Jimmy Maynes, a Jive Records executive interviewed for “Surviving R. Kelly — Part II” remembers the label panicking to make the sex tape scandal go away to keep their own jobs. He was sent on a mission to travel to Chicago and buy as many copies off the street as he could. At the behest of his higher ups, Maynes was told to move with haste because “Rob keeps the lights on around here.”

Dylan Eli, R. Kelly’s former engineer, distinctly remembers recording sessions at the singer’s studio and home, where two women were living in the singer’s garage. At the time, the sex tape had just come out, and Eli was privy to the fact that one of the women in the infamous tape was indeed living there. The details are so fresh that Eli remembers having to buy her a 21st birthday cake.

Perhaps the most devastating proof of R. Kelly’s complicit team was when Lanita Carter called police reporting she had been assaulted by him after a hair appointment. She was later blindsided by the fact that his entire staff suddenly pretended not to know who she was. They had even thrown away a bag of her hair supplies to ditch evidence of her ever being there.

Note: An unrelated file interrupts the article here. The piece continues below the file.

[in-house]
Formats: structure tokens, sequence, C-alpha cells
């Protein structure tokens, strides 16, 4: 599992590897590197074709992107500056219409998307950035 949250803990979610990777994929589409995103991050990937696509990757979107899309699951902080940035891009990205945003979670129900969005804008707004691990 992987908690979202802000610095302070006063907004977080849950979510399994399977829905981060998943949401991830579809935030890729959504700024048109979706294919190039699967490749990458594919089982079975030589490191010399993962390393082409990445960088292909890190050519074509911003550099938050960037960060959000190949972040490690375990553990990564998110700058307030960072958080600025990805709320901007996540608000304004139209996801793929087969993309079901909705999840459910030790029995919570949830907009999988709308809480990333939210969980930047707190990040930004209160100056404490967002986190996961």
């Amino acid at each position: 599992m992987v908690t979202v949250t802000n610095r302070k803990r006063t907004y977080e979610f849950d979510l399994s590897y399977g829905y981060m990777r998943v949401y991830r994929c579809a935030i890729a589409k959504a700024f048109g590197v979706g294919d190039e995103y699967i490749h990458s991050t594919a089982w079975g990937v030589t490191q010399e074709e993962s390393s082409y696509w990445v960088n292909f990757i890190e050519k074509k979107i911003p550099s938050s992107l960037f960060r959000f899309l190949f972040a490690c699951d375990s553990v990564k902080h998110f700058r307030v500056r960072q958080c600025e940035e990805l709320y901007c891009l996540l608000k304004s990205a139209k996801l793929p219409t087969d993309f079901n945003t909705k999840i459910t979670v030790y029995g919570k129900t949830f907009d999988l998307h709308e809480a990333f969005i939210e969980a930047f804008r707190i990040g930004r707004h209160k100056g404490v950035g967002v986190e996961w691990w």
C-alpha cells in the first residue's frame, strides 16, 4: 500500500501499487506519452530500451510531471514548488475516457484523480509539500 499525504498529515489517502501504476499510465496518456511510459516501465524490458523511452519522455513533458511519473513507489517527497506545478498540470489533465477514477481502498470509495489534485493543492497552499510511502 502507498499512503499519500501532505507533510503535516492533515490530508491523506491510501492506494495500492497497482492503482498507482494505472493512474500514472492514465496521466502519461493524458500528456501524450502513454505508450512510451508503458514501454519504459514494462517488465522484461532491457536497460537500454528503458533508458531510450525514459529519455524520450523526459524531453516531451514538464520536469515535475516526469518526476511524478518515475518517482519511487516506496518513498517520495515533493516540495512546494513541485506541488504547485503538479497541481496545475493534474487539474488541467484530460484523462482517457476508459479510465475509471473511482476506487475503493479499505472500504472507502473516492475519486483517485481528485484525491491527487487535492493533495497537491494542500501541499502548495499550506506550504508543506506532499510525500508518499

These close confidants join the ranks of others — like Kelly’s former manager Demetrius Smith and former personal assistant Lindsey Perryman-Dunn — who refused to turn in their boss because they thought it was the right thing to do. This also includes Bruce Kelly, who previously defended his brother’s “preference” for younger women before finally admitting that he’d long known about multiple other peodophilic tapes recorded by the singer.